Later today the federal government will release a draft plan of up to 15 “ambitious commitments” to open government. The purpose of these commitments is so Australia can be assessed — via the soft power of international scrutiny — on its progress to a more transparent and democratic society.
If these commitments are approved by cabinet, Australia will seek membership to the 70-nation multilateral Open Government Partnership at the global summit in Paris in December.
Public submissions on the draft action plan will be open until 5pm, November 11. PM&C will also be co-hosting public information sessions with civil society stakeholders in Sydney, Melbourne, Brisbane, Perth and Canberra. More details will be posted on the OPG Australia blog.
These commitments have been developed after a year-long process involving civil society groups, public servants and statutory commissioners responsible for freedom of information and privacy. More than 300 proposed commitments were submitted during the earlier consultation, covering areas such as:
- Public Participation — increased input into both policy and agenda setting, online methods, civic education and training for staff
- Government Integrity — procurement, political donations, anti-corruption, parliamentary openness
- Freedom of Information — review of the act, role of the commissioners, privacy, copyright review
- Fiscal Transparency — open budget, political donations
- Public Service Delivery — how Gov work with community and industry, how citizens find services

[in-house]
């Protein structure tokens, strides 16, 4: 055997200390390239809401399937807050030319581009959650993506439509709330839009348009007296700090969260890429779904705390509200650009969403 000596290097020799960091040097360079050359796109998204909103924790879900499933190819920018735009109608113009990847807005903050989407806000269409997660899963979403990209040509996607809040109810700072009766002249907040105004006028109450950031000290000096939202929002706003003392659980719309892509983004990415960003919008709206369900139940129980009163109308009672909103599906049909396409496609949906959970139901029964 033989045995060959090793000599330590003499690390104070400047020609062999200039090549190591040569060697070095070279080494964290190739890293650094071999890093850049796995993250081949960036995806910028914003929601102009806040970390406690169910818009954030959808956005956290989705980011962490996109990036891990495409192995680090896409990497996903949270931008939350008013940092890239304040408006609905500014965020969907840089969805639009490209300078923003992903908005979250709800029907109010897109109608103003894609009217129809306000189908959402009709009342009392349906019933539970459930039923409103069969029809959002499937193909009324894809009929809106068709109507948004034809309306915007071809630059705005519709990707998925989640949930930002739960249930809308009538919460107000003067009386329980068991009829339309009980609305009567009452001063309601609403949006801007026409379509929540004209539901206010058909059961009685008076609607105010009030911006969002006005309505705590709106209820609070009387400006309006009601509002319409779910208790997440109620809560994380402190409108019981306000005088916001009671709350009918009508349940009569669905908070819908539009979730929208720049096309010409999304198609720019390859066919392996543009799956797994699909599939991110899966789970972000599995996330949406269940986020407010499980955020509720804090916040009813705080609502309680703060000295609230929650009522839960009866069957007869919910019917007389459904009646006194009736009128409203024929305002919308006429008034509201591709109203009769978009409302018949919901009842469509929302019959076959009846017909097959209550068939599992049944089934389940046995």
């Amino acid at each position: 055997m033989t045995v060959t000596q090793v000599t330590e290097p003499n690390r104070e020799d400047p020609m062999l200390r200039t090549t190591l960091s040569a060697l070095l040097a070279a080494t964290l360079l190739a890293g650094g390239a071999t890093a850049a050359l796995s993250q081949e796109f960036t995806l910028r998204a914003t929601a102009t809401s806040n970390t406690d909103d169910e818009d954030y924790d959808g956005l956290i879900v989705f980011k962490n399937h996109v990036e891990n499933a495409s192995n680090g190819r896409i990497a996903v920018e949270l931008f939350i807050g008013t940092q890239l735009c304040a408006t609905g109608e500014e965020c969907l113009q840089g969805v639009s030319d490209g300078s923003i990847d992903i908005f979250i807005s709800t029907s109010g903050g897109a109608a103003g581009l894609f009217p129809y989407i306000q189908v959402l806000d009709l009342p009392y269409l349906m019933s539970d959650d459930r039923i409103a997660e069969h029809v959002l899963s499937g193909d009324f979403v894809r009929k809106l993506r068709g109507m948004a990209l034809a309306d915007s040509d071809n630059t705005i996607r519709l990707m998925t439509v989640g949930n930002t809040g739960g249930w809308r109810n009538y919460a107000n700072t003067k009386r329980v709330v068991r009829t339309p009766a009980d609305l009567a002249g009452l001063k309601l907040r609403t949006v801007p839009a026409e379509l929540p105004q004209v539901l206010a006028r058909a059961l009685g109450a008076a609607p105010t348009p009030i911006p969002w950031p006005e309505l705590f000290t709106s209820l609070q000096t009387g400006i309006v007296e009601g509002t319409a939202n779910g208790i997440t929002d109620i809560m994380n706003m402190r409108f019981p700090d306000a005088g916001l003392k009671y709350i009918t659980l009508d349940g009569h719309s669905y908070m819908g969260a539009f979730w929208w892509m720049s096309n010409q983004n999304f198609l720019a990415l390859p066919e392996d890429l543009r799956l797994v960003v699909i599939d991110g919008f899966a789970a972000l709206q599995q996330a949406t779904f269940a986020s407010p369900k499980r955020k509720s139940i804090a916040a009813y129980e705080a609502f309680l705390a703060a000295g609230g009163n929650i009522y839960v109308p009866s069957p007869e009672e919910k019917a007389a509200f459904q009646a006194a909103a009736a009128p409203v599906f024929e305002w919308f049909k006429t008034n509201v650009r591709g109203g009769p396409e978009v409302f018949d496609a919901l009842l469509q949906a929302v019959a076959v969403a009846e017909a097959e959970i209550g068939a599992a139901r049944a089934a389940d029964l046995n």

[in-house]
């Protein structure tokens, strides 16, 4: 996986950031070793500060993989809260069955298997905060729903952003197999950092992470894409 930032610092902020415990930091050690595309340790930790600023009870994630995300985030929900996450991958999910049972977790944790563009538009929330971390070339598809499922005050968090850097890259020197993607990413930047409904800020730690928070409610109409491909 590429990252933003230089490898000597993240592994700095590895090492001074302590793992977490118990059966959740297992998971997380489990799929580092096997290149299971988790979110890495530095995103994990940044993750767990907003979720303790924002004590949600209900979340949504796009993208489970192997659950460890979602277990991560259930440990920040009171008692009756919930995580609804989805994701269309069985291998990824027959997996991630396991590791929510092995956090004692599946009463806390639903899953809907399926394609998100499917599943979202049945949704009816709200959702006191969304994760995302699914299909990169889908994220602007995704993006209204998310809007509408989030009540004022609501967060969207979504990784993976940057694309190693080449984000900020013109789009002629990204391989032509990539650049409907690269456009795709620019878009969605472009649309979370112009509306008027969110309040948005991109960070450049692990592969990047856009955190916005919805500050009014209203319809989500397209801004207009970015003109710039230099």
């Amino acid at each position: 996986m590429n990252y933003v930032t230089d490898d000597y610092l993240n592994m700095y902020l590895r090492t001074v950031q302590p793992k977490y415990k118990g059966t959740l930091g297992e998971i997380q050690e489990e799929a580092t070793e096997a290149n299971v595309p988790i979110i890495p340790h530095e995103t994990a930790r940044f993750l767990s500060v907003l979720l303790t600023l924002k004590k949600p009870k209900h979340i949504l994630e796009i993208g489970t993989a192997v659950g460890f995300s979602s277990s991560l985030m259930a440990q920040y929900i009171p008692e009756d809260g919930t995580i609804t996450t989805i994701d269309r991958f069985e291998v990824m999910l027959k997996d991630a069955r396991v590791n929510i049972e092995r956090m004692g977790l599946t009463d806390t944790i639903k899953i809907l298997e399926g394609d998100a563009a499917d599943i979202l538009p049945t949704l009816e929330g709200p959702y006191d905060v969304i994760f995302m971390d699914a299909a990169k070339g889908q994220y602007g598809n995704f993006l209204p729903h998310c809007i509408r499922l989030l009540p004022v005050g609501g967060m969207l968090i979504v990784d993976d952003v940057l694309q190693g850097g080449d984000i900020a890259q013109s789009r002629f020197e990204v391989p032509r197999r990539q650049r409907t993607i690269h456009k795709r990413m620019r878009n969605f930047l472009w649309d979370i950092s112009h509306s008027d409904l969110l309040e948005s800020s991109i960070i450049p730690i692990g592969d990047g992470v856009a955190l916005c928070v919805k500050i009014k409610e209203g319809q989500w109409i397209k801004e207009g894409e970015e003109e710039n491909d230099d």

- Resources Management — sustainable development, working with indigenous communities, see also OpenData and Government Data for Access to Information and Transparency
- Open Data — standardised formats, public register and open raw data, publishing practices for data and publications including natural resource data,
- Government Data for Access to Information and Transparency — extractive industry data and transparency initiative
- Fostering innovation — enabling and delivering innovation within Gov given budget and procurement processes, open innovation models that deliver innovation outcomes rather than tender to deliver outputs, support small to medium size businesses to use open data and deliver services.
- Engagement for OGP — raising awareness now, engaging the States, forums for ongoing engagement, mentoring staff
The draft commitments to be released today were prepared by an interim working group comprising an equal number of senior public servants and non-government stakeholders. The draft now enters a final two-week consultation period, before going back to cabinet.
The Department of the Prime Minister and Cabinet has been working on the project since late 2015 when newly sworn-in Prime Minister Malcolm Turnbull gave the green light. Formal consultations began last November — The Mandarin was a participant in these consultations.
Australia was a relative latecomer to the 70-nation multilateral Open Government Partnership, both in our region and among developed nations. Australia’s federal political upsets interrupted earlier participation that was originally to have started under the Gillard government. New Zealand has implemented its first action plan, Indonesia is now on its second, and the Philippines is on its third.
National governments are only eligible to begin the membership process if they meet minimum requirements of budget transparency, public officials asset disclosure to prevent corruption, and civil liberties. This is to prevent dictatorships and corrupt governments from using the Open Government Partnership for propaganda.